ANU Collections

The ANU holds over 50 specialist research, teaching and heritage collections – including, Aboriginal and Torres Strait Islander objects and cultural material, as well as cultural material from Asia and the Pacific, and West African regions, artworks, antiquities, a herbarium, geological and archaeological samples, biological specimens, scientific instruments, mid-century furniture and a wood library. 

When curated and discoverable, these collections can be reimagined and actively built upon by researchers, students and communities to allow for complex, multidisciplinary research and teaching. 

Our vision is to curate our collections and make them available as research and teaching infrastructure to support the academic community with complex, multidisciplinary research, teaching and learning, and to actively recognise and embed First Nations sovereignty into our collection practices.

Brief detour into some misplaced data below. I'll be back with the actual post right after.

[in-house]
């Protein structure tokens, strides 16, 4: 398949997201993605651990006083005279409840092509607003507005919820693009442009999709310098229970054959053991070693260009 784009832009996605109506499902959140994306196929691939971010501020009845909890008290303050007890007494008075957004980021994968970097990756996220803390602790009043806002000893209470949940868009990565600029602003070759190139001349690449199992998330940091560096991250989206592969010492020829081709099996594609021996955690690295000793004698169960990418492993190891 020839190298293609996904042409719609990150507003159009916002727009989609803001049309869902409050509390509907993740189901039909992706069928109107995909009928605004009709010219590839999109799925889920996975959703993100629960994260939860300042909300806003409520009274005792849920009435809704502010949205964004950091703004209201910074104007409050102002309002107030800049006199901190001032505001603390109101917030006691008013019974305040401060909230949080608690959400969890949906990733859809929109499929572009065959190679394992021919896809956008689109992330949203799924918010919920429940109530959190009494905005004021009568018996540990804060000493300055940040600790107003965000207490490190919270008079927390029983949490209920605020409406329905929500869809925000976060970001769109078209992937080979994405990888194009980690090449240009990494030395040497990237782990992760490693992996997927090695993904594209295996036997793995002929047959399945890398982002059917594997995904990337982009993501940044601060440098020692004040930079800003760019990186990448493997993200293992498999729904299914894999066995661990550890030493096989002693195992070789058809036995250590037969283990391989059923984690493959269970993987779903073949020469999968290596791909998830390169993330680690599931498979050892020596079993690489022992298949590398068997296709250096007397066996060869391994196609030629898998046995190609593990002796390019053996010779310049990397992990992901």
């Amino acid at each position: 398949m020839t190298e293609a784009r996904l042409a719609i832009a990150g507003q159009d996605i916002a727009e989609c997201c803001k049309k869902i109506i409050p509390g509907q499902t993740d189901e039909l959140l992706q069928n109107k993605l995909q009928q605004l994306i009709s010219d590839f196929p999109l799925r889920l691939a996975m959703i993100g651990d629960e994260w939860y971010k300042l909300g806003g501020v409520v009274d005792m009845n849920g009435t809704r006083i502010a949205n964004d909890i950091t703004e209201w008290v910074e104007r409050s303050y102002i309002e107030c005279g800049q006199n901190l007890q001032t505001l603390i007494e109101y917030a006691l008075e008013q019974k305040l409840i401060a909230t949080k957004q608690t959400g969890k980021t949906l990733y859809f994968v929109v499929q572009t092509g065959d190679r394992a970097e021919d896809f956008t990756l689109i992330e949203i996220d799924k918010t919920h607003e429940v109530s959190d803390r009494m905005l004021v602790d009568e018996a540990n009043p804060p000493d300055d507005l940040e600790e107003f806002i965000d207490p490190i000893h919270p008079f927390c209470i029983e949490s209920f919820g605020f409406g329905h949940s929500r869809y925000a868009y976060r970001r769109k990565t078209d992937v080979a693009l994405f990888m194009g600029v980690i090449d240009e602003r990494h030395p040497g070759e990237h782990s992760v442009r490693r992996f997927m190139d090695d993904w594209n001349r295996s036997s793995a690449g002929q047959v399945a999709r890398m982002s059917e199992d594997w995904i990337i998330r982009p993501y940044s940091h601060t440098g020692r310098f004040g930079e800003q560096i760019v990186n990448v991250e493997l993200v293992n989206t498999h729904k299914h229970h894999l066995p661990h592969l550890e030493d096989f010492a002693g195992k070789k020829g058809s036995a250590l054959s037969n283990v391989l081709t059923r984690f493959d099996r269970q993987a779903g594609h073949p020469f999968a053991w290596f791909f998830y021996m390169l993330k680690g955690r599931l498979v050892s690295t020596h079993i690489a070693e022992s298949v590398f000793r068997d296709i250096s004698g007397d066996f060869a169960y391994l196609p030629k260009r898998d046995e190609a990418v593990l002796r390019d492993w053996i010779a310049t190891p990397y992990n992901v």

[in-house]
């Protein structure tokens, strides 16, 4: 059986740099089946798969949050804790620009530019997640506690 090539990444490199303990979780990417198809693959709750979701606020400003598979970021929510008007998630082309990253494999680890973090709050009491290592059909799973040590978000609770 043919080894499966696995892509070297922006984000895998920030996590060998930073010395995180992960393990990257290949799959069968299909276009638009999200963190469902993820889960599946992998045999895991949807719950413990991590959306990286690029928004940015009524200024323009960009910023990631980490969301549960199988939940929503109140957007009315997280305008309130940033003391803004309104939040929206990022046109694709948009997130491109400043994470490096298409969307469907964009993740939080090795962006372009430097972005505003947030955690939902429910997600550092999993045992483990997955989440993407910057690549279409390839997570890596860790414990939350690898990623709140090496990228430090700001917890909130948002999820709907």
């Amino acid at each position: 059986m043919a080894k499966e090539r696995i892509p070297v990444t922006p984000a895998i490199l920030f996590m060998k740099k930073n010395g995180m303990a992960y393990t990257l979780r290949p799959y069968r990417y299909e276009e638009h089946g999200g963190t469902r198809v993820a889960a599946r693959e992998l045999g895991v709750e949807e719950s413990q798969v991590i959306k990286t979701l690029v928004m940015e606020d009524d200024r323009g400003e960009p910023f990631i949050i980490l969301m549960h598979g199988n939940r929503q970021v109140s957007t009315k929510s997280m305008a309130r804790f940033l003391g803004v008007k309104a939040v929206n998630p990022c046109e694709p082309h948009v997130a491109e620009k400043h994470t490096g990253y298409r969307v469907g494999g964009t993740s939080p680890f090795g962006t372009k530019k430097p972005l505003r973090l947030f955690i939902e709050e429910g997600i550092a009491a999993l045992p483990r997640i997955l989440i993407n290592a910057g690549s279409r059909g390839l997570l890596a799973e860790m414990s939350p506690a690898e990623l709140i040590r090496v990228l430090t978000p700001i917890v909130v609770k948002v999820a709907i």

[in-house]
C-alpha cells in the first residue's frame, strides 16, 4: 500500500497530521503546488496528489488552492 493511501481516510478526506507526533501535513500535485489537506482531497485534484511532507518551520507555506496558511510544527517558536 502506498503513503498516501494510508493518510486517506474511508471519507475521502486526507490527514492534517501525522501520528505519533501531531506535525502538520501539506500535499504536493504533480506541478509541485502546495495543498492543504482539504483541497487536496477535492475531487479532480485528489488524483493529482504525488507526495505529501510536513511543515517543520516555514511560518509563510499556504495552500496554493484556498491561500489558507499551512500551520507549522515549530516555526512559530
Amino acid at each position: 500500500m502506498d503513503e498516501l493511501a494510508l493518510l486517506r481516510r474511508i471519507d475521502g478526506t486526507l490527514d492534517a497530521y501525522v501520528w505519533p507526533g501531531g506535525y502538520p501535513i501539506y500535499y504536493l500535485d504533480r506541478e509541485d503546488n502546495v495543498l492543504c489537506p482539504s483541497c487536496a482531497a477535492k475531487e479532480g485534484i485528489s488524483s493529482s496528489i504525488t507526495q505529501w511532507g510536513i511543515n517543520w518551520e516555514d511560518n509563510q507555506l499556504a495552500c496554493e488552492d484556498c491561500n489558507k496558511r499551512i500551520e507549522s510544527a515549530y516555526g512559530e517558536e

The ANU is committed to truth-telling around its collections and supporting the empowerment and self-determination of communities in their leadership, protection and management of Ancestors, cultural objects and material. 

ANU Design Unit Furniture Collection


The ANU Design Unit Furniture Collection is a working collection of mid-century modernist furniture. The Collection was designed between 1954 – 1977 by the ANU Design Unit – a majority of the pieces were manufactured locally, with select pieces crafted by members of the Design Unit such as Hans Pillig. Many of the pieces are attributed to renowned Australian designers Fred Ward and Derek Wrigley. The Collection has local and national significance as an important example of integrated Australian mid-century design. Globally it is the only known example of furniture designed in-house by a university design unit. The collection demonstrates the value of ‘total design’ awareness and the commitment to excellence from the University’s inception.